Saladin Ahmed

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When it comes to writing fantasy fiction, Arab-American author Saladin Ahmed never had an ‘aha’ moment. Becoming one of the genre’s strongest Middle Eastern authors was a gradual process, he says, that started with writing comic book-inspired stories as a child for his father. ‘He was a science fiction and fantasy geek himself,’ says Ahmed. ‘He always had comic books laying around.’

Ahmed was born in Detroit, Michigan, and grew up nearby in Dearborn, a city known for its dense concentration of Arabs and Muslims. While Ahmed’s mother is of Irish descent, his father is a third-generation Lebanese and Egyptian American. ‘My great grandmother was born in South Dakota in 1910,’ he explains, ‘And she often went back and forth between the US and Lebanon. It’s likely that her family was one of the first Arab Muslim families in the states. She was from the Bekaa Valley, but we also have relatives in Jbeil.’

Growing up in a mostly Lebanese community provided Ahmed with a strong sense of identity and connection to his own roots. Dearborn brought the sounds, smells and religious elements (like the adhan) to life for Ahmed to experience first-hand. His father, too, directed a community centre for immigrants. It was this ongoing interaction – in and outside of his home – that allowed Ahmed to explore Middle Eastern culture.

Today, he’s the author of the award-winning ‘Throne of the Crescent Moon’, a trilogy centred on Dr. Adoulla Makhslood and his assistant, Raseed bas Raseed, who together with three others are pitted against a sorcerer. As the plot grows, political tensions between the Falcon Prince and the Khalif rise. Set in the fictional city of Dhamsawaat, book one (published in 2012, with book two slated for 2016), has been praised for its ability to bring reality to a fantasy world.

‘The novel emerged from the natural blending of being a Dungeons & Dragons geek and the cultural influences around me,’ says Ahmed. ‘When people produce their first novel, they mime a lot of their own background. But I wasn’t going to write just a contemporary memoir-ish novel. I like fantasy, so it was inevitable that would be the first book I was going to publish.’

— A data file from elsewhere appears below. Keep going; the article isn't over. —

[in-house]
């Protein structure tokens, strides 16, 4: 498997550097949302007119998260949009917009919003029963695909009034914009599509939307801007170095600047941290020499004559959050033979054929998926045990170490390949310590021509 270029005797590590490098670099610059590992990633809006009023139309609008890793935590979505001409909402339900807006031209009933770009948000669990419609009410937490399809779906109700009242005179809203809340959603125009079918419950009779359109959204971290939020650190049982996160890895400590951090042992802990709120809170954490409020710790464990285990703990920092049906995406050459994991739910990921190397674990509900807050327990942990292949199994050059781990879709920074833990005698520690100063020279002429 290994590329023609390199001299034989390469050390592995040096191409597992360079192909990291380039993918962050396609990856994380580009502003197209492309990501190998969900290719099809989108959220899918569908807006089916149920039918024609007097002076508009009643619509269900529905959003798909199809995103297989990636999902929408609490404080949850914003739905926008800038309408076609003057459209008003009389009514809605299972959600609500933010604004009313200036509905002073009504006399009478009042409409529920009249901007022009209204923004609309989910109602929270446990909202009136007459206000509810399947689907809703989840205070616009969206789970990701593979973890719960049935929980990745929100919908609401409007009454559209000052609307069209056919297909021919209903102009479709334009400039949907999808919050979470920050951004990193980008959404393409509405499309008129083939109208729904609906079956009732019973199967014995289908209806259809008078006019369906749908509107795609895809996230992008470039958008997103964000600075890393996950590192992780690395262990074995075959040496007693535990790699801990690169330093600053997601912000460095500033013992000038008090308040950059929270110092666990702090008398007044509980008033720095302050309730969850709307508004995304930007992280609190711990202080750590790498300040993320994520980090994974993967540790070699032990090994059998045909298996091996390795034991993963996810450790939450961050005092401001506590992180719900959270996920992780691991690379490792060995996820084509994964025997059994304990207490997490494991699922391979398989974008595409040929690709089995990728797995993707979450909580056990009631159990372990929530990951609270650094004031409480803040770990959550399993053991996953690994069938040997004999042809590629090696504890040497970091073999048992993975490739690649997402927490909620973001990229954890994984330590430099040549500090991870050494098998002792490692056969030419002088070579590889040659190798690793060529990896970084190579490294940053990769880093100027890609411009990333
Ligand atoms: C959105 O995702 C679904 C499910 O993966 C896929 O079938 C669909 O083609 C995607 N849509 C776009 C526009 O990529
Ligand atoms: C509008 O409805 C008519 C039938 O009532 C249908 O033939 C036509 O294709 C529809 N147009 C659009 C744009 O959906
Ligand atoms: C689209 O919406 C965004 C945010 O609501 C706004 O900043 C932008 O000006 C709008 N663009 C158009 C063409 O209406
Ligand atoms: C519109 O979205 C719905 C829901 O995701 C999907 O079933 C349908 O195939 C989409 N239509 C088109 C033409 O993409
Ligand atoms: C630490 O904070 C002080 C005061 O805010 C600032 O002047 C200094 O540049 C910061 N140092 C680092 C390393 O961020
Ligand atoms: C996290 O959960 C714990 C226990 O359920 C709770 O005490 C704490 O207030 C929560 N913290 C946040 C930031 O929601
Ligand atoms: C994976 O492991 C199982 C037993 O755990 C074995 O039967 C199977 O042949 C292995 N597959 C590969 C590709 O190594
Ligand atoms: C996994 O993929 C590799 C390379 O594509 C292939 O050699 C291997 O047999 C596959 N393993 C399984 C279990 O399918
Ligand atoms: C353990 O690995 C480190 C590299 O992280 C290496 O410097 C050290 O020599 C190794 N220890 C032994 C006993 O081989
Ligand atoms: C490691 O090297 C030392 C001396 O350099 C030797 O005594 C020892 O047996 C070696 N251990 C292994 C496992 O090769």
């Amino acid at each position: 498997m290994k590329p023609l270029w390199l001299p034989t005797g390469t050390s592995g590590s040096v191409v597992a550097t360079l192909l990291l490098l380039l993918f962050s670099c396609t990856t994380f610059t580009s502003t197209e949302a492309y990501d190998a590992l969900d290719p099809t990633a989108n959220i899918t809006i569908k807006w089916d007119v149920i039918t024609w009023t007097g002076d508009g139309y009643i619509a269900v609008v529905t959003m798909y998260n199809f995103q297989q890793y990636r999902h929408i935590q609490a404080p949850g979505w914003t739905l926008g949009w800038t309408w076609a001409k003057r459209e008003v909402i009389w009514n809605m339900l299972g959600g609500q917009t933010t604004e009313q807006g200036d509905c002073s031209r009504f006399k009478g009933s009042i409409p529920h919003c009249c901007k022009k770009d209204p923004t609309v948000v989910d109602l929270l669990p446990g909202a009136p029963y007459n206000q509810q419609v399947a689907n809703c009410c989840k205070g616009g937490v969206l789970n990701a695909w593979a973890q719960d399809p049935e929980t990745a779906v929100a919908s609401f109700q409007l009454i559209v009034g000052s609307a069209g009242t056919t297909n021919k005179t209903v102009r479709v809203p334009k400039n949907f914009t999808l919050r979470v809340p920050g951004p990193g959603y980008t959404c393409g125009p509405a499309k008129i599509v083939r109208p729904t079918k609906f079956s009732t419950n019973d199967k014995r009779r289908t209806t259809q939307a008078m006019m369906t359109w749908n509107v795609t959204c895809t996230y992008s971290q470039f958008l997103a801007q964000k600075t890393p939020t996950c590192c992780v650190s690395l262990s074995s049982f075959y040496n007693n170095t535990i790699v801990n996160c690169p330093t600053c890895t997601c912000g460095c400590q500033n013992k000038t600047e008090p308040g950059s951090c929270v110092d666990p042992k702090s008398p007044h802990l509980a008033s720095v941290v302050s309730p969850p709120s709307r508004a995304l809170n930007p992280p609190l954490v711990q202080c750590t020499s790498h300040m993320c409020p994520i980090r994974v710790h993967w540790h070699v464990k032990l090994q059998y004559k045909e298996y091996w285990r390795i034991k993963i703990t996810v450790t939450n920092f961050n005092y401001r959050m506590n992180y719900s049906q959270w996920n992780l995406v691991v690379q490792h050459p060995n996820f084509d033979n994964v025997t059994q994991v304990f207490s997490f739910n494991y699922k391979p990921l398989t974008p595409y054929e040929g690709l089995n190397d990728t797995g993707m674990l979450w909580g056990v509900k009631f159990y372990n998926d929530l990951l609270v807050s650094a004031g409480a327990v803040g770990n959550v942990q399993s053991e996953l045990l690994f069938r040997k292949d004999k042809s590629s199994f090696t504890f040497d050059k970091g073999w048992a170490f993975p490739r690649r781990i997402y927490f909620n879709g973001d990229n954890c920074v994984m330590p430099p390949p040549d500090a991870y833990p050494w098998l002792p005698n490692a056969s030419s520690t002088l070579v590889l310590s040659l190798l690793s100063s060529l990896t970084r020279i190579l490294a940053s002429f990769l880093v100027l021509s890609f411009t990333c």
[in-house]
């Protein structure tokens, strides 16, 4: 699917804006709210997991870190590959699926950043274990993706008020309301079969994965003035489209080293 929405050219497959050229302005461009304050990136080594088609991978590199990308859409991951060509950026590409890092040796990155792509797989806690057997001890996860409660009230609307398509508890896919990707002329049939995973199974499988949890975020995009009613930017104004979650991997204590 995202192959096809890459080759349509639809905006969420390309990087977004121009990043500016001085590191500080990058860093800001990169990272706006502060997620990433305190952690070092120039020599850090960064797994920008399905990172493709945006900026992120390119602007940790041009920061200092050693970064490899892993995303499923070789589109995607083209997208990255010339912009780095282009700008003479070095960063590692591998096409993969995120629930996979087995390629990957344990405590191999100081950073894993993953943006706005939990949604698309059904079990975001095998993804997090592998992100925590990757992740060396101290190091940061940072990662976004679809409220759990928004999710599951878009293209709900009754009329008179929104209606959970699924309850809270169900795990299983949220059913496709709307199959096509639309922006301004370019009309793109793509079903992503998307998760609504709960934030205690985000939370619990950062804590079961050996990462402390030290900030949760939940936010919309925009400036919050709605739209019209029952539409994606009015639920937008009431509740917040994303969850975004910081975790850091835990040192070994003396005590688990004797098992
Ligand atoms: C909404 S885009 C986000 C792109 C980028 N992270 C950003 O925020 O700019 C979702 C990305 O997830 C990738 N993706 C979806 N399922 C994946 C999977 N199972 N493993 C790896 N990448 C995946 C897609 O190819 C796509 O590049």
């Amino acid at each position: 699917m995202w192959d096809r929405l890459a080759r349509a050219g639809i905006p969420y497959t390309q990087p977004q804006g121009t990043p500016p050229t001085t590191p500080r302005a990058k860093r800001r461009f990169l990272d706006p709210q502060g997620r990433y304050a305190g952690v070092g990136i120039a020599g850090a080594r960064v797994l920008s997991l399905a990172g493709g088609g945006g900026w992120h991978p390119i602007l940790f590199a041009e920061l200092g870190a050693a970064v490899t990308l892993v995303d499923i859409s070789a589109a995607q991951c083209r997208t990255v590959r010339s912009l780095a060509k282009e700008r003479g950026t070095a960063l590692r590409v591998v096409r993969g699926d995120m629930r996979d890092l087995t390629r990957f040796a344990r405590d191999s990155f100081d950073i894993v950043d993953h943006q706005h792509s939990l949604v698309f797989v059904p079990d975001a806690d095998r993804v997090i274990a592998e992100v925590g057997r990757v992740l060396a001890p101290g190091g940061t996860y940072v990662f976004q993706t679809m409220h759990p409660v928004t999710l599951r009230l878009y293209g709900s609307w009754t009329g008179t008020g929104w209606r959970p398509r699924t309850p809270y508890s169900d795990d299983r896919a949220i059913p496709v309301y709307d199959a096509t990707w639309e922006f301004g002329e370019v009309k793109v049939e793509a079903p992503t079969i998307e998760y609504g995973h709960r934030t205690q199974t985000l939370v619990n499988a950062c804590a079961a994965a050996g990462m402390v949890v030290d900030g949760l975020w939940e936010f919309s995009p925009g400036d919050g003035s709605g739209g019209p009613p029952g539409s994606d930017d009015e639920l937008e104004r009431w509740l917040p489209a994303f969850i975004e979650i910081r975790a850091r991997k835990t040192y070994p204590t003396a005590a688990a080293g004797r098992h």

Anticipating readers can expect the second installment of ‘Throne of the Crescent Moon’ to be published sometime next year, and Ahmed confirms that the story’s setting will be expanded (‘it’s in the manner of George R.R. Martin, but with an Islamic twist’). While Dhamsawaat was based on Baghdad, book two will incorporate more elements that are reflective of the wider Middle East and North Africa.

‘I did try to write a first novel that stood by itself,’ he explains. ‘Even though it’s a series, people can read the first book and get a satisfying ending, but there are threads and questions that are left open that I follow up with in the later books.’

So far, ‘Throne of the Crescent Moon’ has received rave reviews, with three-star and above ratings lighting up most of the online lit platforms, such as Goodreads. The first book’s ability to draw in readers to the Arab inspired world has led some critics to praise it for being ‘refreshingly in a non Anglo-French environment’.

And while there has been a slight undercurrent of backlash from more conservative readers, Ahmed has mostly enjoyed a positive reception. ‘It’s been really wonderful,’ he says. ‘Sometimes you get bogged down with other things and you start to forget just how wonderful it is. When I have to write promotional stuff or send people links, I get a chance to see some of the nice things people say and it’s really incredible.’

He adds, ‘There are some writers that say they don’t read the reviews and that you can’t pay any attention to them – I’m not one of those writers. I need that feedback, and it’s very nice when it’s positive. If it’s negative, you just have to try to not be immobolised by it.’

However, praise also comes with its own set of pressures. Many are reaching out to Ahmed to be a representative of sorts for the Arab-American community. It’s a strange reality for the author, who admits he’d rather not be pigeonholed, although he says he understands the responsibilities that come with being a ‘minority writer’.

‘I do feel that I have to represent my people – broadly imagined. And that’s the trap of being a minority writer. On one hand it’s not an insignificant part of your identity or your writing, but at the same time, you don’t want something labelled as being your shtick. It’s a balancing act.’

While he works on book two, Ahmed is also taking a stab at video game writing, working on a collaborative project for a game titled, ‘Together: Amna and Saif’. ‘There are some Arab elements there, quietly in the background,’ he says. ‘That is, aside from the fact that the main character is mehijiba.’

With five-year-old twins at home, Ahmed has his hands full outside of work, too. But, just like his own father, the writer enjoys passing down his love of fantasy fiction to his children.

‘There’s a lot of story-telling,’ he says. ‘I’ve told them the stories of Star Wars and The Hobbit, and they were really into it. I want to read Arabian Nights to them, and I think they’re just at the age where they’ll get that. The real versions are pretty gruesome, so I’ll have to clean them up a little bit. But I think that’ll be the next big collection of stories.’

This article was originally published in the September/October 2015 issue of Brownbook magazine. Photo credit: Nick Hagen.

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